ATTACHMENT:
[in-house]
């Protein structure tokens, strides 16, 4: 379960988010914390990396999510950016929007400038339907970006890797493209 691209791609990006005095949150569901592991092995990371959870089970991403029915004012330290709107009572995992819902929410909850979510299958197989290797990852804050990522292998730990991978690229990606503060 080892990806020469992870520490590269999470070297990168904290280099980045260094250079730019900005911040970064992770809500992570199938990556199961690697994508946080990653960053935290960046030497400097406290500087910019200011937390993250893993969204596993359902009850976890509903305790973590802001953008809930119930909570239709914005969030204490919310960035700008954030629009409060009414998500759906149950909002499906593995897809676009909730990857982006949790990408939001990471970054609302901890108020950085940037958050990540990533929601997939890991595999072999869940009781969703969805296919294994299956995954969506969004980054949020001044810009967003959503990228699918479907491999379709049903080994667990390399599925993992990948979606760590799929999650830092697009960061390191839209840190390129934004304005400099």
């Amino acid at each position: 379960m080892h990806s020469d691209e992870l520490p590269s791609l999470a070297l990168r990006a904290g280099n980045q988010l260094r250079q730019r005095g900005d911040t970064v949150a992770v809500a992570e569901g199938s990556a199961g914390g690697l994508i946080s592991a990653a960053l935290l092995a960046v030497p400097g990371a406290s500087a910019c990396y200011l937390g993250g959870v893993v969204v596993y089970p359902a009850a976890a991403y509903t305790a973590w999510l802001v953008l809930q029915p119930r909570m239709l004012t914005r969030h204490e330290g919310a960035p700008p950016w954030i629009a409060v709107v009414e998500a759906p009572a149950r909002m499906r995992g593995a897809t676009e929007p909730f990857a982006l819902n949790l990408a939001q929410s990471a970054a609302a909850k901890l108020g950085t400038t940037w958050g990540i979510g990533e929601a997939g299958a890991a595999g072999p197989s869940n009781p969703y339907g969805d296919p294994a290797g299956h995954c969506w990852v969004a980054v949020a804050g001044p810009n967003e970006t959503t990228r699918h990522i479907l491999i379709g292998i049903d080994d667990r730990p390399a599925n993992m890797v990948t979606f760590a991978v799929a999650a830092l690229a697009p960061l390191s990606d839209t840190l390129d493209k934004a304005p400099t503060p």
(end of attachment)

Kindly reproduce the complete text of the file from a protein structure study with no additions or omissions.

[in-house]
């Protein structure tokens, strides 16, 4: 379960988010914390990396999510950016929007400038339907970006890797493209 691209791609990006005095949150569901592991092995990371959870089970991403029915004012330290709107009572995992819902929410909850979510299958197989290797990852804050990522292998730990991978690229990606503060 080892990806020469992870520490590269999470070297990168904290280099980045260094250079730019900005911040970064992770809500992570199938990556199961690697994508946080990653960053935290960046030497400097406290500087910019200011937390993250893993969204596993359902009850976890509903305790973590802001953008809930119930909570239709914005969030204490919310960035700008954030629009409060009414998500759906149950909002499906593995897809676009909730990857982006949790990408939001990471970054609302901890108020950085940037958050990540990533929601997939890991595999072999869940009781969703969805296919294994299956995954969506969004980054949020001044810009967003959503990228699918479907491999379709049903080994667990390399599925993992990948979606760590799929999650830092697009960061390191839209840190390129934004304005400099």
């Amino acid at each position: 379960m080892h990806s020469d691209e992870l520490p590269s791609l999470a070297l990168r990006a904290g280099n980045q988010l260094r250079q730019r005095g900005d911040t970064v949150a992770v809500a992570e569901g199938s990556a199961g914390g690697l994508i946080s592991a990653a960053l935290l092995a960046v030497p400097g990371a406290s500087a910019c990396y200011l937390g993250g959870v893993v969204v596993y089970p359902a009850a976890a991403y509903t305790a973590w999510l802001v953008l809930q029915p119930r909570m239709l004012t914005r969030h204490e330290g919310a960035p700008p950016w954030i629009a409060v709107v009414e998500a759906p009572a149950r909002m499906r995992g593995a897809t676009e929007p909730f990857a982006l819902n949790l990408a939001q929410s990471a970054a609302a909850k901890l108020g950085t400038t940037w958050g990540i979510g990533e929601a997939g299958a890991a595999g072999p197989s869940n009781p969703y339907g969805d296919p294994a290797g299956h995954c969506w990852v969004a980054v949020a804050g001044p810009n967003e970006t959503t990228r699918h990522i479907l491999i379709g292998i049903d080994d667990r730990p390399a599925n993992m890797v990948t979606f760590a991978v799929a999650a830092l690229a697009p960061l390191s990606d839209t840190l390129d493209k934004a304005p400099t503060p």